Christie Front DriveChristie Front Drive LP+DVD (Magic Bullet)
It’s hard to remember what emo meant before the term was perverted to describe the bizarre melodramatic genre of Hot Topic mallpunks in eyeliner, but there really were some great ideas found in the earnest beginnings of “emo” as found in bands like Boys Life, Braid, The Promise Ring, and of course Rites of Spring. Denver’s Christie Front Drive fit into this equation with one of the more interesting takes on the genre, with a masterfully-controlled, majestic sound that completely sweeps you away. While many emo bands used a transparent formula of quiet/loud dynamics, Christie Front Drive were able to seamlessly shape this technique into a slowly building arc that absolutely pulls you in and floors you. Originally released on Nebraska’s Caulfield Records in 1999, this record was CFD’s swan song and one of the best examples of what emo could be, before the term became a 2-dimensional joke. Watch for another reissue from Magic Bullet of the rest of their discography this year.

Grind Madness at the BBC: The Earache Peel Sessions – Various Artists 3xCD (Earache)
A roaring collection of extreme metal that sounds as radical today as it did when it was recorded in the mid-to-late ’80s, including Napalm Death, Bolt Thrower, Godflesh, Carcass, Extreme Noise Terror, Heresy, Intense Degree, and Unseen Terror. This package captures the birth of the grind genre with liner notes from some of the UK scene’s luminaries and 118 bursts of throat-shredding, blast beats, and breakneck riffage. I’ve always been a fan of Peel sessions. They often capture recordings that have an atmosphere that’s a bit more raw and closer to a live sound than a band’s studio material, and these tracks in particular capture these young bands giving it their all. Mick Harris’ (Napalm Death) account of stressing out the BBC’s studio engineer in the liner notes is not only funny, it really sets the scene for just how radical and noteworthy these recordings were and still are today.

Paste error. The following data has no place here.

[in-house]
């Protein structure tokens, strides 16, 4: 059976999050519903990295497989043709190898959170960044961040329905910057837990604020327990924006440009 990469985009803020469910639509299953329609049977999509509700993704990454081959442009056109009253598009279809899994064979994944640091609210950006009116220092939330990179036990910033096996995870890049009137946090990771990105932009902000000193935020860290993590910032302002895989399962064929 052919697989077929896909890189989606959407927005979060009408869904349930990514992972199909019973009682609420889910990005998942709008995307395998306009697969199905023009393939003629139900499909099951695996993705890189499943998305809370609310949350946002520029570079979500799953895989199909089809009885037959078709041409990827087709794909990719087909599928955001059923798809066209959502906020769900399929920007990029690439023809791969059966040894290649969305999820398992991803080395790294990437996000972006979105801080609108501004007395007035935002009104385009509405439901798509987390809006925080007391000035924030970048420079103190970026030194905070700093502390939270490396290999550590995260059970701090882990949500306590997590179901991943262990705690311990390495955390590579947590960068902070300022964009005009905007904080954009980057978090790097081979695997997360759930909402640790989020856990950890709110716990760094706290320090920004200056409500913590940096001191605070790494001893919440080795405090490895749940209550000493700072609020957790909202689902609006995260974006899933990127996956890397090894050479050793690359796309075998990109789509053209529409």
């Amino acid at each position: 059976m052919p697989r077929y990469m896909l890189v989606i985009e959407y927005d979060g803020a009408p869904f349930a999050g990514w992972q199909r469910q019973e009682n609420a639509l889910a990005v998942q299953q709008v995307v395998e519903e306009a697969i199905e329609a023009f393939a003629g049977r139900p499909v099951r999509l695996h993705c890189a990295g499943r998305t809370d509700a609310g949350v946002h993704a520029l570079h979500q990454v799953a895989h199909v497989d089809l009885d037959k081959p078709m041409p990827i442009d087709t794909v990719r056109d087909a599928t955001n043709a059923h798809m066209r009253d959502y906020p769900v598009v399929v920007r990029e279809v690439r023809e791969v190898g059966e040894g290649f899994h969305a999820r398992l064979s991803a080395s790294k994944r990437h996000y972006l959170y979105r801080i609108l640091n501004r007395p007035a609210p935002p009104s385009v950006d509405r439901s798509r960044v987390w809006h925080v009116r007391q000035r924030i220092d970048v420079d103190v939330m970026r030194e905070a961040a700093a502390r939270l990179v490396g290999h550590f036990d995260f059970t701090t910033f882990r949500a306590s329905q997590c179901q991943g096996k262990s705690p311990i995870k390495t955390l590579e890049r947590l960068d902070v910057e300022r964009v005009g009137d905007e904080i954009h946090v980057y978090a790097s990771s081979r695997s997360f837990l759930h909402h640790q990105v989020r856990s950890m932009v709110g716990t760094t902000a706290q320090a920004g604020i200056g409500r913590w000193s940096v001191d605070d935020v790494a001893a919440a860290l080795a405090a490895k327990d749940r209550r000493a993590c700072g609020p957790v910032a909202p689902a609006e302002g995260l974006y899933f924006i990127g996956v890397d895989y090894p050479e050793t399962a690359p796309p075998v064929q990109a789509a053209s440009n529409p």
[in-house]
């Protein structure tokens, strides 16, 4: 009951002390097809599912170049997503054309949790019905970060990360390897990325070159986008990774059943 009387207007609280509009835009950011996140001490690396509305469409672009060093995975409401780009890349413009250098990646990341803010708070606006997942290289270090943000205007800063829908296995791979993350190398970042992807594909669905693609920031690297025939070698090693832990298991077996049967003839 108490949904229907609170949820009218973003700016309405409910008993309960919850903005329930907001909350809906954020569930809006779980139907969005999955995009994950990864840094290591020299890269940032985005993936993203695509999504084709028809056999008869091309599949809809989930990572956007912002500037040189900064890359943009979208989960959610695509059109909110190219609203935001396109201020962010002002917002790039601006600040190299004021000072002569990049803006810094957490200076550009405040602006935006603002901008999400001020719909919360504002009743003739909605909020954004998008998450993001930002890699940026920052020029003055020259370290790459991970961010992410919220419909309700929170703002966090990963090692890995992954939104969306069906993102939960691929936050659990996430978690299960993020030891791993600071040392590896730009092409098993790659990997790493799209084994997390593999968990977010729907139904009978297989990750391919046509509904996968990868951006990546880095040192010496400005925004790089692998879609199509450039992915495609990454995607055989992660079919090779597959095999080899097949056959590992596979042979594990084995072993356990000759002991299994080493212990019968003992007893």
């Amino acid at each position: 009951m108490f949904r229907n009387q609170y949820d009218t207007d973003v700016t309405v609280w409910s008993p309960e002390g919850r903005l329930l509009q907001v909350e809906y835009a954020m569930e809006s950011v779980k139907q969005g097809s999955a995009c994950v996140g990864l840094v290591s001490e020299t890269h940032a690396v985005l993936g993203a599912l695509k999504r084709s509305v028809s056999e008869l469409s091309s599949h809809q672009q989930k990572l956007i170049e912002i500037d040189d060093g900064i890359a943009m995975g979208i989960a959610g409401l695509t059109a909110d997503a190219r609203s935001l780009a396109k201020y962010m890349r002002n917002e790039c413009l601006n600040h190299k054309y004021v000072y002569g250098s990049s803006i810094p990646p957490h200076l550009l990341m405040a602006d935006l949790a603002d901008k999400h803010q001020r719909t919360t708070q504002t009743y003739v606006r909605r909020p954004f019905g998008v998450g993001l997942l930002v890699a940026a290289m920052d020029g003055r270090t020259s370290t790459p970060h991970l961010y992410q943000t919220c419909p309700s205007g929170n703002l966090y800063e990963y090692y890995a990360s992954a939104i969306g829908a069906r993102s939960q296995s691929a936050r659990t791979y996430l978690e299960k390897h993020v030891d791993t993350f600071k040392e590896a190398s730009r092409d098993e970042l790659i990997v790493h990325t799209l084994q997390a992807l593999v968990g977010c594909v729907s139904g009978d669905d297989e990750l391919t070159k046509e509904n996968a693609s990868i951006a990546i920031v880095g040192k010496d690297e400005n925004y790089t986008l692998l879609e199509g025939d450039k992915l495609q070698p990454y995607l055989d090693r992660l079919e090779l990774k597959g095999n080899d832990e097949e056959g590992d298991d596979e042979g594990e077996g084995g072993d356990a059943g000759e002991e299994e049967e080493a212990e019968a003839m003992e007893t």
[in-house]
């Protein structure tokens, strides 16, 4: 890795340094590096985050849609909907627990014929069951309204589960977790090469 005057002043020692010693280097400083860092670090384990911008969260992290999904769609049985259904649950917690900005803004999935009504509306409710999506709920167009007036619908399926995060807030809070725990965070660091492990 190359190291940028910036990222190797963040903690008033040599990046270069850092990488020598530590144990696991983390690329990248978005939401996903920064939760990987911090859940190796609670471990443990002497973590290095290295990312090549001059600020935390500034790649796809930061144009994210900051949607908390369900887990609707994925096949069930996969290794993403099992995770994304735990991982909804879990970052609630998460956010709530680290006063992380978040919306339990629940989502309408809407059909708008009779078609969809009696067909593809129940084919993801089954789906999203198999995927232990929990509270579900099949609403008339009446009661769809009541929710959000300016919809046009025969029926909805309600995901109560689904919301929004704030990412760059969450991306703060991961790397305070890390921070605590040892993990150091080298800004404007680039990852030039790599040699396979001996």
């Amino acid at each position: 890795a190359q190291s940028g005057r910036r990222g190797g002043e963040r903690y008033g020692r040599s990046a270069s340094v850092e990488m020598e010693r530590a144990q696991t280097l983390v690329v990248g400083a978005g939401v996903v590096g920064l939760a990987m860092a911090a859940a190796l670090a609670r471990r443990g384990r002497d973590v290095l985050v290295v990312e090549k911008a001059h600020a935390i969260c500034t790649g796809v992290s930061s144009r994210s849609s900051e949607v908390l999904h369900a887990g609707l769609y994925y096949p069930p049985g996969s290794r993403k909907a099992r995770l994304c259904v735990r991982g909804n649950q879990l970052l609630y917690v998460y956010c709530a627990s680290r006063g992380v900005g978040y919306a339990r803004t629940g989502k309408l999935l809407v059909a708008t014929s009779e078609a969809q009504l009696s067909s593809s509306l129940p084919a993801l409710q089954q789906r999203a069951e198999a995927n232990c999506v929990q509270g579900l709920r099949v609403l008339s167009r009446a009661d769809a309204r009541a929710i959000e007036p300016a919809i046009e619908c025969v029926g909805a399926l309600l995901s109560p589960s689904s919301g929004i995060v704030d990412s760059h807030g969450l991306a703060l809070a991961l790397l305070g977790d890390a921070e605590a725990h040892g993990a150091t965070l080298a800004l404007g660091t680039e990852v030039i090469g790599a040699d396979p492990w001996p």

The New Hope
Various Artists LP (Smog Veil)
Most regional compilations tend to be weighed down by a few bands/songs that aren’t as full-on as the rest, but this reissue of an early ’80s Cleveland release has an unbelievably great mix of 1-2-1-2 hardcore and wastoid art damage that elevates this city’s already legendary punk status even further. This extended collection of primo tracks from classic punk bands like Starvation Army and Zero Defex (Drop the A-Bomb on Meeeeeeee!) to lesser-known weirdos like Spike In Vain, P.P.G, and The Guns begs one to scream “This is Cleveland, Fuck LA! And Boston! And DC! And NYC! And Texas! And…”

The Fall
This Nation’s Saving Grace LP (Beggars Banquet)
With an absurd amount of LPs spanning over 4 decades, it’s a challenge to definitively call out a favorite Fall record. There are so many incarnations of Mark E. Smith’s postpunk juggernaut that range from the scrappy and brash late-1970s sound to the electronics-drenched LPs of the mid-1990s to the last couple of punchy LPs of the 2000s, that there’s too many versions of the trademark Fall sound to find a single release to hold onto the most. And while most Fall faithful would point to one of the early LPs as being the most essesntial, I’d probably go with this 1985 masterwork, which tethered their sound to bombastic beats and bleary-eyed off-the-cuff cool that captures the best elements of The Fall sound song after song. For a concrete example, just check out “I Am Kamo Suzuki” about the singer of the German krautrock band Can (how cool is that?) where Smith’s meta rambling cleverly diffuses the shock of huge drums bursting into an otherwise tranced-out, drifting song. Total genius and endlessly listenable.